An attack on a group of Jewish men at a restaurant in the Beverly Grove area, which was being investigated by police Wednesday as a possible hate crime, drew condemnation from the mayor and from a Los Angeles city councilman who said the victims were Jewish diners targeted by a pro-Palestinian group.
The victims were confronted shortly before 10 p.m. Tuesday outside Sushi Fumi in the 300 block of North La Cienega Boulevard, according to the Los Angeles Police Department, which confirmed the incident was being investigated as a possible hate crime.
Police said one minor injury was reported. No one was arrested in what Mayor Eric Garcetti characterized as an “organized, anti-semitic attack.”
“Jewish Angelenos, like all residents, should always feel safe in our city … L.A. is a city of belonging, not of hate. There is simply no place for antisemitism, discrimination or prejudice of any kind in Los Angeles. And we will never tolerate bigotry and violence in our communities,” he said in a Twitter post.
Councilman Paul Koretz said the restaurant incident was one of two attacks directed at Jewish victims over the course of 24 hours.
“Last night, members of a caravan of pro-Palestinian protesters targeted innocent Jewish diners in a vicious attack while they were sitting outside a sushi restaurant, and a separate attempt was made by two drivers to run over a Jewish man who had to flee for his life. Both incidents were captured on video. These were antisemitic hate crimes that are unconscionable,” Koretz said in a statement released late Wednesday morning.
“These violent acts will not go unchecked. We will do everything necessary to bring these criminals to justice and to restore order on our city streets. Late last night after being briefed at the Wilshire Division by LAPD, I visited the restaurant where the attack took place and met with a young man who witnessed the entire tragedy unfold,” he said. “I committed to him that we will work diligently to deploy more resources to the region and bring justice for the victims who were brutally beaten. I intend to keep my promise to that young man and to our entire community.
“We will never allow for anyone to strike fear into our hearts because we are Jews. We are not going to allow the violence in the Middle East to spill out onto the streets of Los Angeles. Everyone is entitled to express their opinion but never through violence. Pro-Palestinian protesters cannot be allowed to viciously assault random people on the street because they happen to look or be Jewish,” Koretz said.
According to CBSLA, cell phone video showed a group of men get out of a car and start to attack the diners while yelling racial slurs.
One of the diners, who is not Jewish, told CBSLA that a caravan waving pro-Palestinian flags approached and then began throwing bottles at him and the group he was dining with. The man said he is a photographer and the group was meeting at the restaurant to plan a wedding.
The man said he was physically attacked when he tried to defend the group. He said the attackers used anti-Jewish profanity. He also said he was pepper-sprayed during the attack and had to go to a hospital.
The attackers were described only as men wearing all black. The restaurant apparently was not damaged, police said.
Meanwhile, police are reviewing security video recorded Monday night that appears to show an Orthodox Jewish man being chased by a caravan of people waving Palestinian flags near Rosewood and La Brea avenues, CBSLA reported. The man escaped and was not hurt.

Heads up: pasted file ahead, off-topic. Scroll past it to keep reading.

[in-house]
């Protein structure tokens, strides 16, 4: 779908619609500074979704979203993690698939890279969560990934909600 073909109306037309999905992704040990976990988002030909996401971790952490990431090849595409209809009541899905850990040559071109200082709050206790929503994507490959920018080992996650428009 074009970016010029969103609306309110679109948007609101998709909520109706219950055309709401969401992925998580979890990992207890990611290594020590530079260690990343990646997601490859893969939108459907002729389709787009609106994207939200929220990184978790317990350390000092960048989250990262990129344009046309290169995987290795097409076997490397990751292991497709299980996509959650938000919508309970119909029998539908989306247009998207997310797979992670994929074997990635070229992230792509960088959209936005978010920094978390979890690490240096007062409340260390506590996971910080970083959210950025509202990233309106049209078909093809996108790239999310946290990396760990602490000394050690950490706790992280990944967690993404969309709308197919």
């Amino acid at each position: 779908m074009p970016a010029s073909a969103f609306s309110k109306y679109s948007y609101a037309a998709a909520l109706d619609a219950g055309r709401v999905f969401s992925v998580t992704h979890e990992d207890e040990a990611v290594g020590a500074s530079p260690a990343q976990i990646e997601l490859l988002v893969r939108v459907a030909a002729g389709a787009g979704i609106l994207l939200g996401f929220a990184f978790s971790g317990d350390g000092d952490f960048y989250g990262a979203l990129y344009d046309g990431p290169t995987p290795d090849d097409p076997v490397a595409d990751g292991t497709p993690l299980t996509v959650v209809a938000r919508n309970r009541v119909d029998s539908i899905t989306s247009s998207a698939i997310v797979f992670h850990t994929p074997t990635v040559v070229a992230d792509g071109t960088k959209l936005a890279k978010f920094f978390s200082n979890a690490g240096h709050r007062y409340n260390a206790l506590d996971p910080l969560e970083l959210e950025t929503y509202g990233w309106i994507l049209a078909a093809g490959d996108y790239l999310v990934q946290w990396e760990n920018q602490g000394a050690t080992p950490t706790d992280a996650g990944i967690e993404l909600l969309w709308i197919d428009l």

The incidents occurred in the wake of an escalation of the Israeli-Palestinian conflict. At least 200 Palestinians have been killed in Israel’s bombing of Gaza, while Hamas rocket attacks have killed at least 12 Israelis.
Earlier Tuesday, a large crowd of pro-Palestinian demonstrators gathered outside the Israeli consulate in West Los Angeles. The rally was organized by the Palestinian Youth Movement. Over the weekend, thousands of pro-Palestinian demonstrators rallied in Westwood calling for an end to the violence.
The local office of the Council on American Islamic Relations issued the following statement Wednesday: “As a civil rights and advocacy organization, we support everyone’s right to free speech, the right to assemble and rally in support of their respective political views.
“However, despite heightened tensions in Palestine and Israel, it is never acceptable for that conflict to spill over into our streets and cities. Violence and intimidation should be condemned, investigated, and if warranted, prosecuted.”
The Anti-Defamation League announced a reward of $5,000 for information leading to the arrest and conviction of the person or persons responsible for the assault on the diners.
The Simon Wiesenthal Center denounced the attack.
“Los Angeles is the second city for almost every national and ethnic group in the world. That means wherever there is a flashpoint around the world someone here feels it intensely. That is doubly true about the Gaza War for both Jews and Palestinians,” said rabbi Abraham Cooper, the center’s associate dean and director of global social action.
“…No one in Williamsburg (NY), Golders Green (London), or Los Angeles started this conflict and no one has the power to impact on events in the Holy Land, but that hasn’t stopped the hate threats and violence from proliferating in too many places. We need our elected officials, law enforcement, and the media to give these concerns serious attention,” Cooper concluded.
The Jewish Federation of Greater Los Angeles’ Community Security Initiative scheduled a briefing Thursday morning with local and national political and law enforcement officials to “address these pressing and deeply concerning issues,” the group said in a letter to constituents Wednesday.
“CSI is reaching out to all our partners across the community to assure them that our Federation will do everything to protect their institutions and our Jewish community.”